Approximate time to read: 7 minutes
No sooner have I got back from Belgrade, I’m on a train to London. I noted the irony of flying over my hotel as my plane came into land yesterday but a day at home between trips was appreciated.
For the third year running, I’m back for WordCamp London, an annual conference for all things WordPress, the biggest held in the UK.
But, unlike previous years, I’m not volunteering.
No, I’m speaking… maybe. I had no idea that a “backup speaker” was a thing, but it is. Basically, I attend, am treated like a speaker, but only have to do my talk if someone can’t do theirs.
Anyway, back to the story. And my continuing hunt to find a non-hideous London hotel…
My talk is interesting in that, unlike the one I did last year, is not on a technical subject. Because of this, I don’t need a script so much of it is from the top of my head (needless to say, I’ve never been able to get it within the requisite 30 minutes!). If I don’t get to perform it over the next few days then my plan is to split it into smaller divisions for potential flash talks in the future (each of which are generally around 10 minutes long).
A 10:30am train to London gets me in just after lunchtime. To save Automattic some money, I buy “super off-peak” tickets – they’re cheap but lack some flexibility (whilst gaining others). As a result my ticket is for mid-morning today, despite nothing happening until tomorrow – a later train would have meant me kicking my heals less in London but that isn’t an option here. And I’m suspicious that a cheap Premier Inn in London is not going to be the best place to hang out for half a day.
It’s Sunday I’m not looking forward to – no seat reservation, very busy trains and, thanks to railway maintenance, its terminates a couple of stops short. So that will be fun.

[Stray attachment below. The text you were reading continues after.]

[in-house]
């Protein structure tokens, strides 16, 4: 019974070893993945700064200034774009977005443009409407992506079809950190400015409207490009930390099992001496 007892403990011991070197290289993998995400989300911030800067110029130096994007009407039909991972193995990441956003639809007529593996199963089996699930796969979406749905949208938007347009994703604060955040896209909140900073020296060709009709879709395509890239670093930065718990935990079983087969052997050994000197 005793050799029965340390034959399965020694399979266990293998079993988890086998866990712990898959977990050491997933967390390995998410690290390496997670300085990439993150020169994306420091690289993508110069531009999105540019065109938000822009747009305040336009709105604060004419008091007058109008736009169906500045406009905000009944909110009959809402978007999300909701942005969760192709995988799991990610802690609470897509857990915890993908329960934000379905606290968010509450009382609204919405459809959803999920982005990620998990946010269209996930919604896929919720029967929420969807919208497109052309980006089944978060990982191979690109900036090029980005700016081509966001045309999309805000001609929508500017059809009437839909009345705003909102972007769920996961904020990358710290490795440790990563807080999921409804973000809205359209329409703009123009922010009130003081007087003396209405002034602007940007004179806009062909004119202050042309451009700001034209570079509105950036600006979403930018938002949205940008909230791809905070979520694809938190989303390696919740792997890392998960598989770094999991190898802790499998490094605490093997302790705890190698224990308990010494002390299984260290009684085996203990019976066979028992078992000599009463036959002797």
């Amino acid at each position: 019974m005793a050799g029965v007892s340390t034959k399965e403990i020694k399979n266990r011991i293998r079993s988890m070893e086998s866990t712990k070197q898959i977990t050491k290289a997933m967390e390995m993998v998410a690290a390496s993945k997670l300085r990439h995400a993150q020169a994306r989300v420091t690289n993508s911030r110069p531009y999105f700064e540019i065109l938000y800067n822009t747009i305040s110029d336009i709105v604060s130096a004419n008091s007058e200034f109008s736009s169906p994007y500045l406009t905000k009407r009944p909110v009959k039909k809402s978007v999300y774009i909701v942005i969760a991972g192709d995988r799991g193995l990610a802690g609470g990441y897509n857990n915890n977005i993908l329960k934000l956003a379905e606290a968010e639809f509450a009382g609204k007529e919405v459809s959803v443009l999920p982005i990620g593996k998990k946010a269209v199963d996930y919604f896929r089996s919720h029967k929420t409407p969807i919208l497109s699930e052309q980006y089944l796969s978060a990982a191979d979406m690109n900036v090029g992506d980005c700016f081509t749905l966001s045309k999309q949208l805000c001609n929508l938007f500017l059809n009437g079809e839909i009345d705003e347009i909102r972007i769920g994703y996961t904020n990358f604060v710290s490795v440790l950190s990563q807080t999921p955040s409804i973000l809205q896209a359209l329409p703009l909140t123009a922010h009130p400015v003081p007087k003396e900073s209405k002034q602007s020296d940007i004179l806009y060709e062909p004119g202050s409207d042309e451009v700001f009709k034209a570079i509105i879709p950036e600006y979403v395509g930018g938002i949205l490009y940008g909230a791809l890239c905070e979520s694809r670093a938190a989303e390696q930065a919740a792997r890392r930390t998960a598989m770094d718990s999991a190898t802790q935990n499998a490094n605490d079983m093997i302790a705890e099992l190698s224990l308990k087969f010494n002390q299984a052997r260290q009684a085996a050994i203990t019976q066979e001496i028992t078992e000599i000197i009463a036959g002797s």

My hotel is an easy tube ride away and I’m there for around 1pm. My check-in isn’t until 2pm, so I sit around in the lobby. Feeling sorry for me, a member of staff checks me in around 1:20pm – they say I can upgrade my double room for no extra cost too (I get the feeling the hotel is quiet at the moment). I tell him my preference is actually the quietest room. He understands and gives me a different double – in the quietest part of the hotel and with no neighbours (i.e. none of the rooms around me are booked).
The room is what you’d expect from a Premier Inn but is clean and well maintained. Despite there being a tube station and busy street outside, you cannot hear a thing – the room has 2 double glazed windows separated by a foot and a half gap. Neither can be opened. The only downside is that it feels a little warm – the room has air-con but is controlled remotely.
I do lots of work, including attending a team call, but by early evening I’m getting restless. Lots of other attendees are in London, including a group from Human Made, who invite me to their Airbnb, which I’m happy to do. Gary and Tom from VIP turn up soon afterwards as well. HM buy us a takeaway dinner but after a few hours most decide to go and meet up with another contingent at a bar. I head back to the hotel at this stage, in need of an early night.